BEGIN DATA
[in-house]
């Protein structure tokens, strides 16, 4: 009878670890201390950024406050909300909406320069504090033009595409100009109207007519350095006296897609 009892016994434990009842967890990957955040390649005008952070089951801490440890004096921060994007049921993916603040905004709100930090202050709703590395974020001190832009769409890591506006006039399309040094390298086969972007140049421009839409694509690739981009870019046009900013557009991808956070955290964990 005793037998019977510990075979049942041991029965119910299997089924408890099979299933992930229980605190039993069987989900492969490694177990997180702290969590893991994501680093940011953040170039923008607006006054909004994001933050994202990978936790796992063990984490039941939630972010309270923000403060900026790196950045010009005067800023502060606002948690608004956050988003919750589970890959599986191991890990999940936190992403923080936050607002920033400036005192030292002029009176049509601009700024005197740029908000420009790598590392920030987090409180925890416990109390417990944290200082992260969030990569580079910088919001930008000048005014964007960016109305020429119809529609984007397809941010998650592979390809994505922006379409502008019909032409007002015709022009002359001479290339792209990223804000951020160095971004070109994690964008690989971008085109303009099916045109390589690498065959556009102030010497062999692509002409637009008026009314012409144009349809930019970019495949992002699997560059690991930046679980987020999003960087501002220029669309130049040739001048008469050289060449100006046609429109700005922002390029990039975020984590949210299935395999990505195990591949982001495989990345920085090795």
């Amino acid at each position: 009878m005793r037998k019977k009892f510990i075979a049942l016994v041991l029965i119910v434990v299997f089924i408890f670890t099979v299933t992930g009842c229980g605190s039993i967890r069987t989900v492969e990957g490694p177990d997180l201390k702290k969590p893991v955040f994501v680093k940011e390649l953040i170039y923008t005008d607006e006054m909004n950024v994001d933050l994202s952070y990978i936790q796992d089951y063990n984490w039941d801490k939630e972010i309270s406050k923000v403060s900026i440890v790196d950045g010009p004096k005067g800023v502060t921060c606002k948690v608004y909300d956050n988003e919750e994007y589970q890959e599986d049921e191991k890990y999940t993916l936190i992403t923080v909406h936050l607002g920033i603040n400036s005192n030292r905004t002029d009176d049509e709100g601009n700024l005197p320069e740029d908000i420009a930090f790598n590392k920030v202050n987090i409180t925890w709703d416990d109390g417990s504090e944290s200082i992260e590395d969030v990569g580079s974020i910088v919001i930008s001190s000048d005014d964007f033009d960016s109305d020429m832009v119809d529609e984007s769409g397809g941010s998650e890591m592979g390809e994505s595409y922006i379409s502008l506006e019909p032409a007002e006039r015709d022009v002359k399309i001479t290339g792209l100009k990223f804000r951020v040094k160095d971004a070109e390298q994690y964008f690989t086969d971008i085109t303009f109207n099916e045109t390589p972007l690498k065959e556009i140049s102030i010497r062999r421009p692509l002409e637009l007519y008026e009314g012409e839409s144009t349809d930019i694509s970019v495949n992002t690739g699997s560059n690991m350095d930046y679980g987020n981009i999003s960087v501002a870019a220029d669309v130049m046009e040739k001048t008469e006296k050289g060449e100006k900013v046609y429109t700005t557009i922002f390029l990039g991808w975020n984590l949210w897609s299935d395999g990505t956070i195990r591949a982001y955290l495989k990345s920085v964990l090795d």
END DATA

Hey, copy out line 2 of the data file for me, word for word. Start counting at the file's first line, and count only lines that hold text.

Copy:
């Protein structure tokens, strides 16, 4: 009878670890201390950024406050909300909406320069504090033009595409100009109207007519350095006296897609 009892016994434990009842967890990957955040390649005008952070089951801490440890004096921060994007049921993916603040905004709100930090202050709703590395974020001190832009769409890591506006006039399309040094390298086969972007140049421009839409694509690739981009870019046009900013557009991808956070955290964990 005793037998019977510990075979049942041991029965119910299997089924408890099979299933992930229980605190039993069987989900492969490694177990997180702290969590893991994501680093940011953040170039923008607006006054909004994001933050994202990978936790796992063990984490039941939630972010309270923000403060900026790196950045010009005067800023502060606002948690608004956050988003919750589970890959599986191991890990999940936190992403923080936050607002920033400036005192030292002029009176049509601009700024005197740029908000420009790598590392920030987090409180925890416990109390417990944290200082992260969030990569580079910088919001930008000048005014964007960016109305020429119809529609984007397809941010998650592979390809994505922006379409502008019909032409007002015709022009002359001479290339792209990223804000951020160095971004070109994690964008690989971008085109303009099916045109390589690498065959556009102030010497062999692509002409637009008026009314012409144009349809930019970019495949992002699997560059690991930046679980987020999003960087501002220029669309130049040739001048008469050289060449100006046609429109700005922002390029990039975020984590949210299935395999990505195990591949982001495989990345920085090795």